Clones & GM Animals

Clones & GM Animals: Why We Don’t Want or Need Them

The people of Europe don't want cloned animals for food.

Europe is on the verge of a significant, but preventable, shift in our relationship with the animals we rear for food.
Act to Ban Cloning

Europe is on the verge of a unacceptable, but preventable, shift in our relationship with the animals we rear for food. Under pressure from the GM industry and a handful of companies developing GM animals and clones for profit, the regulatory mechanisms needed to keep these animals out of our food lag behind.

Sometime soon food from GM animals may enter the EU food chain in two ways: eating GM animals as food or inadvertently eating GM insects used in agriculture. Food & Water Europe is fighting both developments. Learn more about where we stand on:

Did You Know?
  • We don’t need GM animals to feed the world read why — read why.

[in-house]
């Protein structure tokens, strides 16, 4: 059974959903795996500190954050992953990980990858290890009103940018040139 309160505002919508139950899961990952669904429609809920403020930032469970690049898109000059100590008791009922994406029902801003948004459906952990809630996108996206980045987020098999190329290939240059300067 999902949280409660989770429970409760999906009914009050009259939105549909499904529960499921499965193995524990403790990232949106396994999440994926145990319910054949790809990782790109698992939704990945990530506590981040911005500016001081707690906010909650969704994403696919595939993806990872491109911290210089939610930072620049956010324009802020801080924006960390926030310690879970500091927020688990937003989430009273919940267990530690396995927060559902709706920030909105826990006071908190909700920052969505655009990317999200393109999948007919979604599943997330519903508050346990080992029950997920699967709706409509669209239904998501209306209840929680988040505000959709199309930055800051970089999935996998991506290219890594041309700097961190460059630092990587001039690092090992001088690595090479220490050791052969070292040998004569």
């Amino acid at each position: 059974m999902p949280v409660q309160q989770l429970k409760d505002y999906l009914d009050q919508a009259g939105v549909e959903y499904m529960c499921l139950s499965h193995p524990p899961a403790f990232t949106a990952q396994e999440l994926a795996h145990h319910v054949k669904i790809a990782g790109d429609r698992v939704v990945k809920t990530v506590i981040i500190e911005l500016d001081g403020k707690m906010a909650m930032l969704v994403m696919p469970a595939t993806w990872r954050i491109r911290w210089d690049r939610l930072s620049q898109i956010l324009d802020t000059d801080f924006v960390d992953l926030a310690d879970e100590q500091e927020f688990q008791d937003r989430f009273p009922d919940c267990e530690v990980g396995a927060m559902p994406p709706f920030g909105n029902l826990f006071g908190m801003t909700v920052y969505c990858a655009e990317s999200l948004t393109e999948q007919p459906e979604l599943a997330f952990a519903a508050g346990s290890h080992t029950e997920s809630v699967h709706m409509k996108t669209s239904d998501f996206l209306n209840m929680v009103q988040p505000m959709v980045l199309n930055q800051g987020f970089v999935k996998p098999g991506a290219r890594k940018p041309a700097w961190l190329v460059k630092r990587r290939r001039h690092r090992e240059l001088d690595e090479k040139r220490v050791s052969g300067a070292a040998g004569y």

• Many farmers say that they have no interest in clones because they don’t help their work to constantly improve the quality of animals over time.
  • Cloning only produces live animals in a maximum 5 percent of attempts. The animals that don’t survive, and their mothers, suffer a variety of conditions so painful that the technique can only be considered cruel.

You can read our critique of the EU’s current approach to GM animals in our submission to EFSA’s public consultation here, and the risks they pose to the environment here.

When a Scottish farmer released clone offspring cattle into the food chain without authorisation in 2010, a public outcry and market rejection followed. The European Group on Ethics, which advises the European Commission (EC), said that it “does not see convincing arguments to justify the production of food from clones and their offspring”.

The EC’s position is that food from clones should not be allowed, but that food from the offspring of clones is “no different” from other foods, so it doesn’t even need to be labelled. The EC tried to use international trade law as an excuse, but leaked documents show that the legal advice they received said that the EU can ban clones.

Food & Water Europe wonders how it is possible for clone offspring to be acceptable if the process that produced their parents is not. All food from clones and their offspring should be banned. You can read more about cloning in our factsheet.